Butler Harris Assistant Professor in Radiation Oncology Yvonne Mowery, MD, PhD, was quoted in an article – "Doctors May Have Found Secretive New Organs in the Center of Your Head" – published in The New York Times on October 19. The article explores the discovery of a potential new structure in the human body: a pair of salivary glands where the throat and the nasal cavity meet.
The journalist, Katherine Wu, PhD, originally reached out via Twitter to Duke medical physicist and Assistant Professor Anna Rodrigues, PhD. After reviewing the paper and questions, Dr. Rodrigues referred the journalist to Dr. Mowery, whose research focuses on head and neck cancer. Read the full article here.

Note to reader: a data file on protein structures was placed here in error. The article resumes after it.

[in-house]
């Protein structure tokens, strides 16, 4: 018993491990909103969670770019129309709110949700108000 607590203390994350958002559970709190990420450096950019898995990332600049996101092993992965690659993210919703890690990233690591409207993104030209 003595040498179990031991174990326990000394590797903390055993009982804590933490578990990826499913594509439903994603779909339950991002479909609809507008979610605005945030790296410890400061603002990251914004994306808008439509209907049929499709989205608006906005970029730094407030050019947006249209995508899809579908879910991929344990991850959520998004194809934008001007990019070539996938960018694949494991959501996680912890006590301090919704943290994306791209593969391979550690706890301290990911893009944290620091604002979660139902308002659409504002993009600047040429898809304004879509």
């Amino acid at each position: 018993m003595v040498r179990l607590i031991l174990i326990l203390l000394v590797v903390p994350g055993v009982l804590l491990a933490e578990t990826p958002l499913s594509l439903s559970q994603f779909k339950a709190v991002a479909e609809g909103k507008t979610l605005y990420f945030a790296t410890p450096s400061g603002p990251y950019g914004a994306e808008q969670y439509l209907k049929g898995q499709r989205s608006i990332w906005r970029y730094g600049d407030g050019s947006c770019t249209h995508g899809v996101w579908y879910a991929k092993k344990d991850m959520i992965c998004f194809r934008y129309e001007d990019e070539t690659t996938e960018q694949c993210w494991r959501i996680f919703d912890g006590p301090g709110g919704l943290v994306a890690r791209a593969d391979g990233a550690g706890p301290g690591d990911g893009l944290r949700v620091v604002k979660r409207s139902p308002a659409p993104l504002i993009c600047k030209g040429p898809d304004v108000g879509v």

The significance and impact of the "discovery" is still unclear. "Histologic evaluation of this region on two cadavers clearly demonstrated salivary gland tissue, but I think that it is a matter of semantics regarding whether these truly represent a 'new organ' versus minor salivary glands, hundreds of which have long been known to be distributed throughout the aerodigestive tract," said Dr. Mowery. "I was impressed by the association of radiation dose to these structures with xerostomia and dysphagia, even after adjusting for dose to parotid/submandibular glands and pharyngeal constrictor muscles. However, I do not anticipate these structures being incorporated into head and neck normal tissue atlases as organs at risk for head and neck IMRT planning, and I am not ready to change my practice based on this single study."